Posted on Blog on September 07, 2018
The primaries are nearly over save for remaining contests in New Hampshire (September 11), Rhode Island (September 12), & New York (September 13) according to the National Conference of State Legislatures while "Louisiana’s Nov. 6, 2018, election is an all-comers primary, where candidates of all parties are listed on one ballot together. If no candidate for a race receives a majority of the votes, the winner will be determined in a runoff on December 8." As a reminder, the runoff elections that are triggered in Louisiana & elsewhere, if no candidate wins a majority, are costly and fewer voters participate in them making ranked choice voting a sensible solution.
Posted on Blog on August 29, 2018
Coming from a patriarchal society in Central Asia, it is a great challenge to advocate for women’s political participation and gender advancement. When I meet colleagues from governmental institutions and even from civil society organizations, they ask two questions: “Why does the political participation of women matter for our country and is it difficult to advocate for gender advancement while being male?” My simple answer is that I think about the future of my daughter and little sisters who are potentially vulnerable to issues such as underage marriage, bride kidnapping, gender based violence, and girls education.
Posted on Blog on August 24, 2018
From the hills of the Himalayas to our nation’s capital, the fight for female representation in politics shares many of the same successes and setbacks. Commonalities emerged during a robust and rewarding discussion between RepresentWomen staffers and eight Nepali women leaders. The women, a mix of federal, state and local government officials, visited FairVote’s Takoma Park office on Tuesday as part of an visit coordinated by the U.S. Department of State’s International Visitor Leadership Program and hosted by FHI 360. The meeting also gave participants an opportunity to better understand how their respective country’s electoral and gender parity policies differed.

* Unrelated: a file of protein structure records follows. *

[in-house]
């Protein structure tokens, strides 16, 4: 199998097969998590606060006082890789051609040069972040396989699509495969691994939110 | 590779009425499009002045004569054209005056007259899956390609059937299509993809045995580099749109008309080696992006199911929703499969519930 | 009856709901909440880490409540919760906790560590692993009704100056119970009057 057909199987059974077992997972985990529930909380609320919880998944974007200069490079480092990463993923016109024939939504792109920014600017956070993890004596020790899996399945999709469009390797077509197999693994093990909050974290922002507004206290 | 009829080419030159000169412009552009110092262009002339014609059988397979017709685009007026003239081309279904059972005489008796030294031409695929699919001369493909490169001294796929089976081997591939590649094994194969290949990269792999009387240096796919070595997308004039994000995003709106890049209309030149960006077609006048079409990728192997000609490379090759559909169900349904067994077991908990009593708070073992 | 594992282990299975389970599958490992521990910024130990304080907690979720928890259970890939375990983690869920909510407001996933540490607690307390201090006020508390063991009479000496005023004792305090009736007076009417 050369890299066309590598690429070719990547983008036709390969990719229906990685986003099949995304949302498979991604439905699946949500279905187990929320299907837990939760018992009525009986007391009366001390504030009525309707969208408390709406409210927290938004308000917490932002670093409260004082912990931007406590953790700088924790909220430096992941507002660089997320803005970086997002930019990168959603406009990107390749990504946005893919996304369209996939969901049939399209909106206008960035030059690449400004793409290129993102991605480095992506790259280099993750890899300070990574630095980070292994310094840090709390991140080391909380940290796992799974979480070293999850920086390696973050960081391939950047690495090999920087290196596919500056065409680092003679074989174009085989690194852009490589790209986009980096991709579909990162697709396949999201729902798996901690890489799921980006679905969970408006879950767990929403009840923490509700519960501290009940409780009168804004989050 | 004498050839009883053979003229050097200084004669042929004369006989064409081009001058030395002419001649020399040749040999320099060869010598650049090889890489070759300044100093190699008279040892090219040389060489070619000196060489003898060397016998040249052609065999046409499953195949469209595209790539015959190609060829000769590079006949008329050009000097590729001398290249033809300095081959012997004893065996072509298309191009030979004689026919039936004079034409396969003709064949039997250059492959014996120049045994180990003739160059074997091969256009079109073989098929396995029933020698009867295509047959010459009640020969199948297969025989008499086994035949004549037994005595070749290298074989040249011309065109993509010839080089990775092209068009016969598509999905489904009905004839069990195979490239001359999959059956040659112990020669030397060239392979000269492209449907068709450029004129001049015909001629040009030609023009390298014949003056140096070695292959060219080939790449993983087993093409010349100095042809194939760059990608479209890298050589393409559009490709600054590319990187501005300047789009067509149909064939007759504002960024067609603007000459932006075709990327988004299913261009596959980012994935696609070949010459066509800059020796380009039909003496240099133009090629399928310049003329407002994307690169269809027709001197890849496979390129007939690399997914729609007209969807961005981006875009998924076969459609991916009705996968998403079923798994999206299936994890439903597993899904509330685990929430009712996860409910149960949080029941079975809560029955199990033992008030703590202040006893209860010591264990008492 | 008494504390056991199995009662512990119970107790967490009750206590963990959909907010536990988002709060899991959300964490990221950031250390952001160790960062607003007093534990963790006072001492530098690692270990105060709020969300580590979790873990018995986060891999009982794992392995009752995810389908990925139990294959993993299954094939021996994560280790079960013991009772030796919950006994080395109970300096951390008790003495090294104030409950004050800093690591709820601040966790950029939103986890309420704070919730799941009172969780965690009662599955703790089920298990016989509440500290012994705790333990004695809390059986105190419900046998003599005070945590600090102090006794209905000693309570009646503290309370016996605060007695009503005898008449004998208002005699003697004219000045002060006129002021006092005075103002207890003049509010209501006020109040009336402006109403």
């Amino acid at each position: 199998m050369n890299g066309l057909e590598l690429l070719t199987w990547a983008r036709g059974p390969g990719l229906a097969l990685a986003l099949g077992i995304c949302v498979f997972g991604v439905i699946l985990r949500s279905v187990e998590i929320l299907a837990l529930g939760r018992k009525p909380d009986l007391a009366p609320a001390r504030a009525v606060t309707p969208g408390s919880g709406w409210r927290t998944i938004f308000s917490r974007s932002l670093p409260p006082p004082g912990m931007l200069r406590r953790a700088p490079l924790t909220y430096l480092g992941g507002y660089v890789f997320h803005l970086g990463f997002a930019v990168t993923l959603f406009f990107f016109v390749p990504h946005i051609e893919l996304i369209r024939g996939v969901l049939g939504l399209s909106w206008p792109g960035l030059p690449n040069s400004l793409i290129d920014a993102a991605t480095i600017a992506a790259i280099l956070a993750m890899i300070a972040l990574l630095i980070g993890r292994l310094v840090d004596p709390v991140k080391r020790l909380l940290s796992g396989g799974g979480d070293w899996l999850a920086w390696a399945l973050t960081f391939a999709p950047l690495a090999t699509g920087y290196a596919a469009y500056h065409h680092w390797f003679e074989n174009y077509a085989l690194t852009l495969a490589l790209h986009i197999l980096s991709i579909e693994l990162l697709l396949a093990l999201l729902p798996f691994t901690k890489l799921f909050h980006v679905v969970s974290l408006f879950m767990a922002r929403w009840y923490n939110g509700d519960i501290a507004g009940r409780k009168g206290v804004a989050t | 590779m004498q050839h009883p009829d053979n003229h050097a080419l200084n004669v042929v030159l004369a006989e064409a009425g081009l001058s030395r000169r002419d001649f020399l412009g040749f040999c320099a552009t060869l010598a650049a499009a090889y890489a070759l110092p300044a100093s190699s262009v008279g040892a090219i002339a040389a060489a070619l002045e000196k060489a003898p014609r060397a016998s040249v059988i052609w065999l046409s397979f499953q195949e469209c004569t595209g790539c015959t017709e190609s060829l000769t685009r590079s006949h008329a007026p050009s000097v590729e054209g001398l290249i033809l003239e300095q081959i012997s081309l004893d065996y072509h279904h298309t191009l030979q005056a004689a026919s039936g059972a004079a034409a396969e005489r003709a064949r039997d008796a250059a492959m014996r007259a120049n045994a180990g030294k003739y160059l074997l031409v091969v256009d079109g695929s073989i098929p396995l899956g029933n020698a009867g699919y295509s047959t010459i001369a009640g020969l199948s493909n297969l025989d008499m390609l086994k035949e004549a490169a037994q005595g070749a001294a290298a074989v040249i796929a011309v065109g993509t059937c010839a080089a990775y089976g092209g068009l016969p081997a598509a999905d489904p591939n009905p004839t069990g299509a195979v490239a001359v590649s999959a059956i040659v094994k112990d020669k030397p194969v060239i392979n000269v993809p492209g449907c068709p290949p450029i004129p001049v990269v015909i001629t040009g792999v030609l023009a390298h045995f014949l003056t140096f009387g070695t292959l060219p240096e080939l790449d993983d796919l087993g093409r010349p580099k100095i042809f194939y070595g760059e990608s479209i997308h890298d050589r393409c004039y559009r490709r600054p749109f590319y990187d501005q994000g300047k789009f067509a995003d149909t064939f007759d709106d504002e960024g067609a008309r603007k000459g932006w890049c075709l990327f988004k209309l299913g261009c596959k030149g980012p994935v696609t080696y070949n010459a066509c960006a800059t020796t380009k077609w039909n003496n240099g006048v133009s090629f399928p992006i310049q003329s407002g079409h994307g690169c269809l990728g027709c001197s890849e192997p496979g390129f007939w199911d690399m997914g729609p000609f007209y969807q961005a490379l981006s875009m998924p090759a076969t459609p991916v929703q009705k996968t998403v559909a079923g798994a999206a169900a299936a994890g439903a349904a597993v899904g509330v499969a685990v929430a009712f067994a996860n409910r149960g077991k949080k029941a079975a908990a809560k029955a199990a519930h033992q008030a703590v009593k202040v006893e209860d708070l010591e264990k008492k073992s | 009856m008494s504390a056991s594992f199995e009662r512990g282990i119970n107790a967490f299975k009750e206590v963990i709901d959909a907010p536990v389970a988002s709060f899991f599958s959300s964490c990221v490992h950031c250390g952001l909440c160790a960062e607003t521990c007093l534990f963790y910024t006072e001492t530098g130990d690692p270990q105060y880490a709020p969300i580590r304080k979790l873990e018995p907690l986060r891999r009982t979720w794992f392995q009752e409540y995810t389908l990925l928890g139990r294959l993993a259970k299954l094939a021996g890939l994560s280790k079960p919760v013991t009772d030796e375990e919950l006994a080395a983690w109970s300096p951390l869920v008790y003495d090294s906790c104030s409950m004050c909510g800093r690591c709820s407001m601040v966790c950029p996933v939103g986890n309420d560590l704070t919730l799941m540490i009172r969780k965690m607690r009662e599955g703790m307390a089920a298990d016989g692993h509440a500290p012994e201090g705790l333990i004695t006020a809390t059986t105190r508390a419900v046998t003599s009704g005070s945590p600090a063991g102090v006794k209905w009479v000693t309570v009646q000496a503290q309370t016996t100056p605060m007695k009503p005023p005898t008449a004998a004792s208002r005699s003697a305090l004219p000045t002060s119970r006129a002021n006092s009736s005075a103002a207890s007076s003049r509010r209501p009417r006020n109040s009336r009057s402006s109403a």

Posted on Blog by on August 17, 2018
#WomenToWatch is a series by RepresentWomen that documents rising women leaders and their stories. Ayanna Pressley’s campaign message is simple: “Change Can't Wait." Pressley, a 44-year old African American woman, was the first black female Boston City Council member. She is running in the Massachusetts Democratic primaries on September 4th to represent the state’s 7th Congressional District. She will be up against incumbent Representative Mike Capuano, who has held the seat for the past 20 years.
Posted on Blog by on August 10, 2018
A lot has changed for Beth Fukumoto in the past year. At the start of 2017, Beth Fukumoto was the top-ranking Republican in the Hawaii State House of Representatives. Fukumoto is of Japanese descent and was hailed in several publications as a leader of the changing face of the right. Tomorrow, she is running to become the Democratic nominee in Hawaii’s 1st congressional district. What hasn’t changed, though, is her passion for gender parity in government.